Coffee with Mimi: Reaching the point beyond cleanliness

Published 6:48 am Saturday, July 14, 2018


Contributing Columnist

We live in a 95-year-old house. It is on a street with many homes which are mostly older. They are lovely, large, some historic, homes. They are photographed and described in books.

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Once, in a newspaper article touting iconic characteristics in small towns across America, our street was specifically cited for its picturesque old homes with trees and front porches all lining the street with dignity.

Big, old homes are a treasure. My family home was such. They have large spaces for living, even before the concept of “great rooms” was popular. Builders did not stint on windows, adding touches like stained glass accents or beveled sidelights. Interiors had interesting, French style doors between rooms, often with many glass panes. The effect is one of openness and light.

Our home is situated sideways and placed off center on the lot, half the size of most every other house and of a quirky color brick rather than the traditional painted wood or stately red brick. It was included in a picture book of historic homes probably because it is such an outlier.

When it was built, it was even smaller. Two additions have increased the efficiency of the living spaces.

We do share one architectural feature with all the grand, large homes on our street — windows.  Our pint-sized house has at least as many windows and doors as our gallon sized neighbors.  Including the interior French doors, our home has 47 installed features with panes of glass.  Aside from the obvious challenge of limited linear feet of wall space on which to place furniture, I love our light-filled home.

The windows, except in a few odd places and in the kitchen addition, are eight-paned with real wood muntins. Yes, they are a pain to paint; a task which can be tackled infrequently. They are more difficult to wash, a task which should be on the “to do” list at more frequent intervals.

Washing these windows is awkward and time consuming. They are not the simple and efficient modern inventions which can be tilted in and out from the comfort of the inside of the house by one person. Oh, no.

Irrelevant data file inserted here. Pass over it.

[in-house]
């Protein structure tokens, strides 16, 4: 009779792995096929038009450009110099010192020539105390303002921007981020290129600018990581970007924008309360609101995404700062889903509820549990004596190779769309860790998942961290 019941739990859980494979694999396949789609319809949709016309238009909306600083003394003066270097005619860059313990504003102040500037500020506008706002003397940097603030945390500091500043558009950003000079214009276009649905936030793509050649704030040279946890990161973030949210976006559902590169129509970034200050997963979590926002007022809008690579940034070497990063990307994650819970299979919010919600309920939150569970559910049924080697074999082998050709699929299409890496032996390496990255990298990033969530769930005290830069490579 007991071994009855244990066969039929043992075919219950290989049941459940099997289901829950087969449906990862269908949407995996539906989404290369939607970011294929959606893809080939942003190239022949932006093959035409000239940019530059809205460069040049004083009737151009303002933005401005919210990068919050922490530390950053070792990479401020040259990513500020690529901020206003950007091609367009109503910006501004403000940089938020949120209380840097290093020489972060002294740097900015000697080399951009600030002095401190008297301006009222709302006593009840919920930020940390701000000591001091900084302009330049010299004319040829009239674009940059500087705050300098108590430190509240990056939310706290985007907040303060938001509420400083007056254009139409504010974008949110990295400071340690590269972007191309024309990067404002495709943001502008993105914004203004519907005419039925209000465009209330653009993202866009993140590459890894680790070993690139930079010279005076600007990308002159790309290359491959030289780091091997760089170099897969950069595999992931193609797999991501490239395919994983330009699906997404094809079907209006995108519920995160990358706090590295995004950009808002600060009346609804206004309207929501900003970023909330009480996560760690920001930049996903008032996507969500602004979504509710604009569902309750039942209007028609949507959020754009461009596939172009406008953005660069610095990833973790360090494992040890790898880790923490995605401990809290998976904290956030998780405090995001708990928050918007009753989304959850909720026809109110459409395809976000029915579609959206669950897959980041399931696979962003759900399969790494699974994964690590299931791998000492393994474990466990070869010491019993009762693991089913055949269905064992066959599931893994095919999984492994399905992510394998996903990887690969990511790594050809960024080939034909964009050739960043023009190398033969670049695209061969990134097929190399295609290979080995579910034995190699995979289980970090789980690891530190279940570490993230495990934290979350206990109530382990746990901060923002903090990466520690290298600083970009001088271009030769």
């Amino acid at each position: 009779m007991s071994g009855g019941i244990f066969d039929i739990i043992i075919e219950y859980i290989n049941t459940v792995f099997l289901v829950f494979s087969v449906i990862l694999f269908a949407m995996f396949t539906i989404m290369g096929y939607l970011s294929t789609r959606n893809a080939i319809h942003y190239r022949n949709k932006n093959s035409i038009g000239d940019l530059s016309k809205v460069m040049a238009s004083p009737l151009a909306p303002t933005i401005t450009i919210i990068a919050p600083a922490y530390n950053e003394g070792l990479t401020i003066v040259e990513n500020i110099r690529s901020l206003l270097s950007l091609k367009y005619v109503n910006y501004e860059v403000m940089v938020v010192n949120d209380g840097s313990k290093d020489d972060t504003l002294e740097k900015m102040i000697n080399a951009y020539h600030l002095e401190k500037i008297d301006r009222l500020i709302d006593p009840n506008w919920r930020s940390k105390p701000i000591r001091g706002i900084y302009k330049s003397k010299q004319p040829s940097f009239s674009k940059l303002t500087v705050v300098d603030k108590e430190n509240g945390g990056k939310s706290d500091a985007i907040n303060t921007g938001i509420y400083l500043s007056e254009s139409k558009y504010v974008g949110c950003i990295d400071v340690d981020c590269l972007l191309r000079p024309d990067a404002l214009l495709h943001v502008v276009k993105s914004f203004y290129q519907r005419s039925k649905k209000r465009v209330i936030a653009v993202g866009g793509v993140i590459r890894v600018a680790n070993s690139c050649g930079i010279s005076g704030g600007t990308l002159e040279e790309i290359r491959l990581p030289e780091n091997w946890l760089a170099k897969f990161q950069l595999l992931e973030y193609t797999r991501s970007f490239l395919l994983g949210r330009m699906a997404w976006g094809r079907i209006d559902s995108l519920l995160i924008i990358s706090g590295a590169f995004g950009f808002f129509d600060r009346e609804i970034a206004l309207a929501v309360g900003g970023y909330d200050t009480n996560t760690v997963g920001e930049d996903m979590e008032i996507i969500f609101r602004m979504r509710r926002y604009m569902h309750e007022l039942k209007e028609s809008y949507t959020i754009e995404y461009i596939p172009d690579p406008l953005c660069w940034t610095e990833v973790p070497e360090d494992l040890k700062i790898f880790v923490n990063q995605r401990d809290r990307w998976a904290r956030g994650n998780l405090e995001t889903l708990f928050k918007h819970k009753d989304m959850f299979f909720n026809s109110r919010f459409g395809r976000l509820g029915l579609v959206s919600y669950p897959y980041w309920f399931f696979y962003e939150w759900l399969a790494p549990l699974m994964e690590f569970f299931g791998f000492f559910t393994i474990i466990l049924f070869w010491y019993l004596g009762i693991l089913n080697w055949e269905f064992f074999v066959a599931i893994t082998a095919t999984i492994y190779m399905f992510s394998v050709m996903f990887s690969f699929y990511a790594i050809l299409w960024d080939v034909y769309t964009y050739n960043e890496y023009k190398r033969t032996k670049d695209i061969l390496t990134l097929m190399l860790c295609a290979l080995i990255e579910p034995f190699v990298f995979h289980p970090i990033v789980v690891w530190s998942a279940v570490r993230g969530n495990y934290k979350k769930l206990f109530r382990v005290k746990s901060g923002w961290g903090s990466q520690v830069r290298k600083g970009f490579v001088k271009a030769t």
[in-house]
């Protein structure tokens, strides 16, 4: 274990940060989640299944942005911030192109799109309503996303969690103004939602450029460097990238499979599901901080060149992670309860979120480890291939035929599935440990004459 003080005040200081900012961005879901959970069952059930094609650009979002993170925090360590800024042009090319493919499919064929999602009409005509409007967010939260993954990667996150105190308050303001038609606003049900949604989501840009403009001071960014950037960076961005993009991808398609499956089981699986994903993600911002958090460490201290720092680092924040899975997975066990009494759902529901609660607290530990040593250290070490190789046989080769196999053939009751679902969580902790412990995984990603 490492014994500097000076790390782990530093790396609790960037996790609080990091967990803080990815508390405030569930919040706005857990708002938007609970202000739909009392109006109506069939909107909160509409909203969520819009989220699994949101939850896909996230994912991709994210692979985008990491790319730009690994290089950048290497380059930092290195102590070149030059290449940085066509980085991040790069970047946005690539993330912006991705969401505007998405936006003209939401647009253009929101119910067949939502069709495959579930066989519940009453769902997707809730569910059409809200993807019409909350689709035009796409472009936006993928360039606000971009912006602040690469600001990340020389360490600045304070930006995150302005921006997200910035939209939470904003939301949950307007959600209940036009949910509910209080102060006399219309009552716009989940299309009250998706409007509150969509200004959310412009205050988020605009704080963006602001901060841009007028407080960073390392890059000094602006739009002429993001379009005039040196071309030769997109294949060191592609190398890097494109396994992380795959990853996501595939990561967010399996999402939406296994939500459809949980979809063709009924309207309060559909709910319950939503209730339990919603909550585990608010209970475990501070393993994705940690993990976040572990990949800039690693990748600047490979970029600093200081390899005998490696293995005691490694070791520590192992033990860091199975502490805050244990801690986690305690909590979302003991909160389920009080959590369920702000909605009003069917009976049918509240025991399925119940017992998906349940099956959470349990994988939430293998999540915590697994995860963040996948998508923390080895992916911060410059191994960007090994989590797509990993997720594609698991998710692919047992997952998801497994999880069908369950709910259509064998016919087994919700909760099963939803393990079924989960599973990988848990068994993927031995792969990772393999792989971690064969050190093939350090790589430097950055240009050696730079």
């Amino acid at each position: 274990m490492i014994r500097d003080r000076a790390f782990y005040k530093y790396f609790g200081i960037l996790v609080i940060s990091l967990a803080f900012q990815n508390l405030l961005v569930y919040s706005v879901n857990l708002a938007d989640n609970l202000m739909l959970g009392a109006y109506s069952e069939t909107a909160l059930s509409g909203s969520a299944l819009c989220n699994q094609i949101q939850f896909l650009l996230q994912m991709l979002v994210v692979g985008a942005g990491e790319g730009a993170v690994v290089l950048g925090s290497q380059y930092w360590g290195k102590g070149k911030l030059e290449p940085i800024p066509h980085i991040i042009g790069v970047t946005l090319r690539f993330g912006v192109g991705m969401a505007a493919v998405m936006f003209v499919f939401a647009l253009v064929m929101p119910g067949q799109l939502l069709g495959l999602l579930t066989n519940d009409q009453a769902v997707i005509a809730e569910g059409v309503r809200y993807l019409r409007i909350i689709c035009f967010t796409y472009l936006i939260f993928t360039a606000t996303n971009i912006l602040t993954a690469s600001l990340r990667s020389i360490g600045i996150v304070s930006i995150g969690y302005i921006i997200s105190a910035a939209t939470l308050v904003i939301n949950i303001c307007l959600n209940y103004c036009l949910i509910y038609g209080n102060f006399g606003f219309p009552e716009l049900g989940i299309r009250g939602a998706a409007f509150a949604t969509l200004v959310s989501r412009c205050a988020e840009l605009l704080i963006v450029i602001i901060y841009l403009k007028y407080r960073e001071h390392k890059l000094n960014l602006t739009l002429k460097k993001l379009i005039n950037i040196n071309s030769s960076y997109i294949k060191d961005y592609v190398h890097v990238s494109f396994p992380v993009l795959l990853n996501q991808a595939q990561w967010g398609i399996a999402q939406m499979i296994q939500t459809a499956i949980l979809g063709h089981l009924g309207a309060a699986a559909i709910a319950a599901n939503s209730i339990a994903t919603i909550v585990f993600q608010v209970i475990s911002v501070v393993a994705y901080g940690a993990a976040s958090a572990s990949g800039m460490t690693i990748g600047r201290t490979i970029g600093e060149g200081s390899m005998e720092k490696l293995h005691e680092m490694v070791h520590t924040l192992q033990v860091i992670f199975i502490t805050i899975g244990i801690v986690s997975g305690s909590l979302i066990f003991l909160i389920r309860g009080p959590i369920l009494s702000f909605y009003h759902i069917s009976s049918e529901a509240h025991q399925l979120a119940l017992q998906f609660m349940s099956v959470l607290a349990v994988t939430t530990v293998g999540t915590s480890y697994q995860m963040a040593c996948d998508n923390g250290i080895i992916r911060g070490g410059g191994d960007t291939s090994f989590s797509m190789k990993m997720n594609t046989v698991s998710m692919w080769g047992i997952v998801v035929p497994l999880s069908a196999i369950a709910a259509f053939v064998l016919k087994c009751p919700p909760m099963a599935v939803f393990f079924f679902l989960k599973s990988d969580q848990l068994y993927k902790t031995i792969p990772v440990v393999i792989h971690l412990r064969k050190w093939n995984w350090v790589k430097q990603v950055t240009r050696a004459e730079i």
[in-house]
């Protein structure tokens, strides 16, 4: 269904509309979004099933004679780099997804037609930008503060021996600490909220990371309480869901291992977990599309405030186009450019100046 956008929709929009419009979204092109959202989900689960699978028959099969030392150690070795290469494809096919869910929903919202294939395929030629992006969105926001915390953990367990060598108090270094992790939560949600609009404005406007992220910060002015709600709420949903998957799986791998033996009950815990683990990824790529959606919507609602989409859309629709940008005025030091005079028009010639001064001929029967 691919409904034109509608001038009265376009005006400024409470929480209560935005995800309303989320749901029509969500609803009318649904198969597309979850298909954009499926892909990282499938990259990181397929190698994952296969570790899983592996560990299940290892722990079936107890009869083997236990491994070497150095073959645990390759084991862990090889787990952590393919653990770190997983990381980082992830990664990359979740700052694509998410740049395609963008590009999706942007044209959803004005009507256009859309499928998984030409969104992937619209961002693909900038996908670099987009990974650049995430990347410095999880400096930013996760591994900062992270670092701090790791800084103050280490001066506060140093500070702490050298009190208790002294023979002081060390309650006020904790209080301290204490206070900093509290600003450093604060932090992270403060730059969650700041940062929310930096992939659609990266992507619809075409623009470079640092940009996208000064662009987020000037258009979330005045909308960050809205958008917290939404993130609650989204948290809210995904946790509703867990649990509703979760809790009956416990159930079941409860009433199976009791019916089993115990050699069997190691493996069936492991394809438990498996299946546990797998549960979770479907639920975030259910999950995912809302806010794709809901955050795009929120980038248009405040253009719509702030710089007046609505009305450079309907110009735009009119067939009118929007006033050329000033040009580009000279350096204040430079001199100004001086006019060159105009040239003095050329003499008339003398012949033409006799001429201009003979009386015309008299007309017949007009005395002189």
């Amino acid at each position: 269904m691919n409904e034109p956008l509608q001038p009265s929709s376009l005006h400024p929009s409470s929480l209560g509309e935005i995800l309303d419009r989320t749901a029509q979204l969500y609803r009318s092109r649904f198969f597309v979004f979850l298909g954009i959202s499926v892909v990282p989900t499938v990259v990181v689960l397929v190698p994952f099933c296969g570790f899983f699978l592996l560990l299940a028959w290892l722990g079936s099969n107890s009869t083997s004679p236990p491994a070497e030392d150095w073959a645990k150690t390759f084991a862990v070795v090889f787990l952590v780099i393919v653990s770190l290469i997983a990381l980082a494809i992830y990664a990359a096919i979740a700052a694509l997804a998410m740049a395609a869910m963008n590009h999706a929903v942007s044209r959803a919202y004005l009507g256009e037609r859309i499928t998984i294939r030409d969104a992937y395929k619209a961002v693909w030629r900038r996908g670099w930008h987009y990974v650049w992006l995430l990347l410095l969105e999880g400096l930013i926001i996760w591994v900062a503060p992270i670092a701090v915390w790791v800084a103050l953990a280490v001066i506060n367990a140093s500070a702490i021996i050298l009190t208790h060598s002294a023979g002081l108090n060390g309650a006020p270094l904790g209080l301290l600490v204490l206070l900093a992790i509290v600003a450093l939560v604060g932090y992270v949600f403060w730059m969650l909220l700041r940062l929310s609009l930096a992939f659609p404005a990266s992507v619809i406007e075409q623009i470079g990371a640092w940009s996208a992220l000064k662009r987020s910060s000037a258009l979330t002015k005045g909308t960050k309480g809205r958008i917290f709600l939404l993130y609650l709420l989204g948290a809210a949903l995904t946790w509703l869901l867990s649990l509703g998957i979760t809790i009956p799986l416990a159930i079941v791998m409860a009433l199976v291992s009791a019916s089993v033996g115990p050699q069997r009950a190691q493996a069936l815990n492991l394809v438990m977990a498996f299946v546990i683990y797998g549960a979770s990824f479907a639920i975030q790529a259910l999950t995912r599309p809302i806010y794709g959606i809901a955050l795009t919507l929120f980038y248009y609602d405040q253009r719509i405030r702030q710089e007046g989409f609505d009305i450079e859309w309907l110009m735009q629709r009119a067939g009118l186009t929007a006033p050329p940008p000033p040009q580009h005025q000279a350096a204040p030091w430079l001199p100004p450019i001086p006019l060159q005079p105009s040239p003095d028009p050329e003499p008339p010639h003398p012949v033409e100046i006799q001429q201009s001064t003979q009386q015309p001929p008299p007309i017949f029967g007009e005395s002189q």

Washing one window involves tackling each of those individual panes on the inside, manipulating the storm window units up and down to expose and clean the inside glass sections, then going outside, climbing up and down on a ladder to clean the outside of the individual panes and again manipulating the storm windows to clean the outside of them. Not to mention the tracks for the storm window units. A pox on the inventor of track storm windows.

My mother-in-law, who had a newer home with the magic windows, always advised me to just tackle one room of windows at a time, on a schedule. Even if I would be disciplined and dedicated, I would likely always be washing windows.

Once, we hired a commercial window washing company who, sight unseen, priced the job at a flat fee per window/door, inside and out. We were ecstatic. We left for work one day and returned in the evening to glistening, sparkling windows and doors — all at one time.   

The next year, we called to schedule our “annual” cleaning. They were not interested at the originally quoted price; smart business people. The new price was a reflection of the difficulty of the job. Don’t I know it.

Now is the time. I’m washing windows. I have a whole day, a ladder, a long hose and a bucket.  The outside is the most difficult, so that is job one. I can do the insides quickly and easily, it’s almost a reward for completing the outsides.

Through the years, even before we purchased our home, the windows, actually the storms, had experienced some bad times. Several have been lost or broken and are virtually ineffective.  They have become a detraction from the quaintness of the original architecture. What to do? 

I do love older homes. Light switches are not always in the most convenient places. Corners are not always at right angles and floor boards sometimes squeak. But, the craftsmanship is special and many details wouldn’t even be considered today.

Sometimes, efforts to modernize the original don’t actually improve the appearance or the function. It’s a balancing act and encourages perspective. And, a willingness to make mistakes.

You would think, in choosing where to start the washing, I would go with the most visible from the street. You know, people would see some results and so would I. Instant gratification all around. I surveyed the entire perimeter and determined that the side with the most repair issues would be my first target. I added a screwdriver to the supply list. Go with the simplest solutions, first.

In life there are some absolutes. After a hard day’s work, at a particular age, your body will not reward you, unless you consider just getting out of bed the next day to be your just desserts.  However, your mind is tickled pink with your progress even if no one else sees it. 

Window washing is a good thing. Maybe my mother-in-law had a point beyond cleanliness.